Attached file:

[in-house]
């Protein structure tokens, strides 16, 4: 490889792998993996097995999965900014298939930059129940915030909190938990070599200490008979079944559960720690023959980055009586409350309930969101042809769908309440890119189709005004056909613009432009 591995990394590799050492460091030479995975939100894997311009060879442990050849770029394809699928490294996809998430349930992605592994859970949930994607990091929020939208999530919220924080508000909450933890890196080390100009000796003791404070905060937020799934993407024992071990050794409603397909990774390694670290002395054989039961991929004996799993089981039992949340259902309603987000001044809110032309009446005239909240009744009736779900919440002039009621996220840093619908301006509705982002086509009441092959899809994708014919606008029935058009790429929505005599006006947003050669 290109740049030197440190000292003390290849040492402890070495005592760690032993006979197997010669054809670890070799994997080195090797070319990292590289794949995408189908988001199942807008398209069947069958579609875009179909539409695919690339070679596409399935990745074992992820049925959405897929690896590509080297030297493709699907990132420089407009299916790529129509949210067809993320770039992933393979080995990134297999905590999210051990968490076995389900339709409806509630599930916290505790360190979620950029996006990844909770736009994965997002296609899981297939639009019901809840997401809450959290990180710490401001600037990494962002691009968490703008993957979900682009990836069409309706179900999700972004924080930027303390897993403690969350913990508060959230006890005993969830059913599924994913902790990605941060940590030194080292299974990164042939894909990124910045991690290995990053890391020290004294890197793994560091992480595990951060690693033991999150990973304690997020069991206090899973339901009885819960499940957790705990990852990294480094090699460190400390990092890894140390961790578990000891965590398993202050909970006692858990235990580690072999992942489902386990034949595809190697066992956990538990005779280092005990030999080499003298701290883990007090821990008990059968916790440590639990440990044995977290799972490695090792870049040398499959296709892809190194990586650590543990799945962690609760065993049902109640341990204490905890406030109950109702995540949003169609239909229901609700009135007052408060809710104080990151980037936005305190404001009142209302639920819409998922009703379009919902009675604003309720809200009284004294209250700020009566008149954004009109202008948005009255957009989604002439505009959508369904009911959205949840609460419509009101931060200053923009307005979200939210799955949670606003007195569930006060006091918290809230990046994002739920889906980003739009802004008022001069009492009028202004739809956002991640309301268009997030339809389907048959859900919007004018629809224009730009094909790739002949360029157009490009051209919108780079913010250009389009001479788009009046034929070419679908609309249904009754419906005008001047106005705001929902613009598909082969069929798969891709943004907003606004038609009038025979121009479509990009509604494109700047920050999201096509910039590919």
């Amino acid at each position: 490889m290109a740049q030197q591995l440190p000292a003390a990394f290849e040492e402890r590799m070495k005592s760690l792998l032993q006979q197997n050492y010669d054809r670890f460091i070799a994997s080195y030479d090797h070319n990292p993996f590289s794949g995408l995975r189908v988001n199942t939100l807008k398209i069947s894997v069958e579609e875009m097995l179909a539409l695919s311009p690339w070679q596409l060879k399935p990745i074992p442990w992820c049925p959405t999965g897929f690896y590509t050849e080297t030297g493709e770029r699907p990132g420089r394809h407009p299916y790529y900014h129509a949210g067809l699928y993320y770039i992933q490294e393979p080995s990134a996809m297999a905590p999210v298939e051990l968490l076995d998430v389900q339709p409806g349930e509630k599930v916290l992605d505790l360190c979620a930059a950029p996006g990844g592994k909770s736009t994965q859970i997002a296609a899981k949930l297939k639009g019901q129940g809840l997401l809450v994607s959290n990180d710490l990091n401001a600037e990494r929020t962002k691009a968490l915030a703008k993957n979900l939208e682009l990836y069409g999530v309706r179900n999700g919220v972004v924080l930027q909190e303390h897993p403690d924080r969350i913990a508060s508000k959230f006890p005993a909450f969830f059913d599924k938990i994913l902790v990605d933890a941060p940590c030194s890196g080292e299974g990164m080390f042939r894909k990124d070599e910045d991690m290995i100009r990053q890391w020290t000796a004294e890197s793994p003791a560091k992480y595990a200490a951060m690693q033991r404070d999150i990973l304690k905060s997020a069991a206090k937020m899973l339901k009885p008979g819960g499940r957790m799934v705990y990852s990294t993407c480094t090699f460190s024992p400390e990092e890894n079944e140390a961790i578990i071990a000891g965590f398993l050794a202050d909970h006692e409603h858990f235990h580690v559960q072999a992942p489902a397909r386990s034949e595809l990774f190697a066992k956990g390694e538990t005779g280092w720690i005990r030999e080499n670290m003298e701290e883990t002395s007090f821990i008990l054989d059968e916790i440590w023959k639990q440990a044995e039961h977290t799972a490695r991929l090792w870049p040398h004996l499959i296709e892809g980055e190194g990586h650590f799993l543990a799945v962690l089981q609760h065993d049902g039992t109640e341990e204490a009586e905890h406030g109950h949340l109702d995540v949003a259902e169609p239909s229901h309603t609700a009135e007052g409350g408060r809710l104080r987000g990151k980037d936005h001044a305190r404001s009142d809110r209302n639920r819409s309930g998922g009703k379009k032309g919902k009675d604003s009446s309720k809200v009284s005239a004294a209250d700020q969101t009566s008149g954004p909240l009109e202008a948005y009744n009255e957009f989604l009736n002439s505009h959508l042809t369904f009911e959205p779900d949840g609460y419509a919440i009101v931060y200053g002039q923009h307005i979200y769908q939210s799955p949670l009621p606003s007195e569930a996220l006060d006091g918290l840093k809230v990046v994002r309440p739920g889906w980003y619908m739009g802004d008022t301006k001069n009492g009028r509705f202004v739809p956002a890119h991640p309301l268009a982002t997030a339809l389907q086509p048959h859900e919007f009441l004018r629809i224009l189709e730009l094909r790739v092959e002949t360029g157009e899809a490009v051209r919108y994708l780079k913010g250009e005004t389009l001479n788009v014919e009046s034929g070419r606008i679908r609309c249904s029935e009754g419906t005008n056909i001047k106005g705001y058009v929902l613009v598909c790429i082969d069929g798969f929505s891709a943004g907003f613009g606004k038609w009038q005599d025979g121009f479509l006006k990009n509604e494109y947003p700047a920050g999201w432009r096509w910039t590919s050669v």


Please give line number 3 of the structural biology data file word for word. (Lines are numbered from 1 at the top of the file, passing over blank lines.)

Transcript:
């Amino acid at each position: 490889m290109a740049q030197q591995l440190p000292a003390a990394f290849e040492e402890r590799m070495k005592s760690l792998l032993q006979q197997n050492y010669d054809r670890f460091i070799a994997s080195y030479d090797h070319n990292p993996f590289s794949g995408l995975r189908v988001n199942t939100l807008k398209i069947s894997v069958e579609e875009m097995l179909a539409l695919s311009p690339w070679q596409l060879k399935p990745i074992p442990w992820c049925p959405t999965g897929f690896y590509t050849e080297t030297g493709e770029r699907p990132g420089r394809h407009p299916y790529y900014h129509a949210g067809l699928y993320y770039i992933q490294e393979p080995s990134a996809m297999a905590p999210v298939e051990l968490l076995d998430v389900q339709p409806g349930e509630k599930v916290l992605d505790l360190c979620a930059a950029p996006g990844g592994k909770s736009t994965q859970i997002a296609a899981k949930l297939k639009g019901q129940g809840l997401l809450v994607s959290n990180d710490l990091n401001a600037e990494r929020t962002k691009a968490l915030a703008k993957n979900l939208e682009l990836y069409g999530v309706r179900n999700g919220v972004v924080l930027q909190e303390h897993p403690d924080r969350i913990a508060s508000k959230f006890p005993a909450f969830f059913d599924k938990i994913l902790v990605d933890a941060p940590c030194s890196g080292e299974g990164m080390f042939r894909k990124d070599e910045d991690m290995i100009r990053q890391w020290t000796a004294e890197s793994p003791a560091k992480y595990a200490a951060m690693q033991r404070d999150i990973l304690k905060s997020a069991a206090k937020m899973l339901k009885p008979g819960g499940r957790m799934v705990y990852s990294t993407c480094t090699f460190s024992p400390e990092e890894n079944e140390a961790i578990i071990a000891g965590f398993l050794a202050d909970h006692e409603h858990f235990h580690v559960q072999a992942p489902a397909r386990s034949e595809l990774f190697a066992k956990g390694e538990t005779g280092w720690i005990r030999e080499n670290m003298e701290e883990t002395s007090f821990i008990l054989d059968e916790i440590w023959k639990q440990a044995e039961h977290t799972a490695r991929l090792w870049p040398h004996l499959i296709e892809g980055e190194g990586h650590f799993l543990a799945v962690l089981q609760h065993d049902g039992t109640e341990e204490a009586e905890h406030g109950h949340l109702d995540v949003a259902e169609p239909s229901h309603t609700a009135e007052g409350g408060r809710l104080r987000g990151k980037d936005h001044a305190r404001s009142d809110r209302n639920r819409s309930g998922g009703k379009k032309g919902k009675d604003s009446s309720k809200v009284s005239a004294a209250d700020q969101t009566s008149g954004p909240l009109e202008a948005y009744n009255e957009f989604l009736n002439s505009h959508l042809t369904f009911e959205p779900d949840g609460y419509a919440i009101v931060y200053g002039q923009h307005i979200y769908q939210s799955p949670l009621p606003s007195e569930a996220l006060d006091g918290l840093k809230v990046v994002r309440p739920g889906w980003y619908m739009g802004d008022t301006k001069n009492g009028r509705f202004v739809p956002a890119h991640p309301l268009a982002t997030a339809l389907q086509p048959h859900e919007f009441l004018r629809i224009l189709e730009l094909r790739v092959e002949t360029g157009e899809a490009v051209r919108y994708l780079k913010g250009e005004t389009l001479n788009v014919e009046s034929g070419r606008i679908r609309c249904s029935e009754g419906t005008n056909i001047k106005g705001y058009v929902l613009v598909c790429i082969d069929g798969f929505s891709a943004g907003f613009g606004k038609w009038q005599d025979g121009f479509l006006k990009n509604e494109y947003p700047a920050g999201w432009r096509w910039t590919s050669v």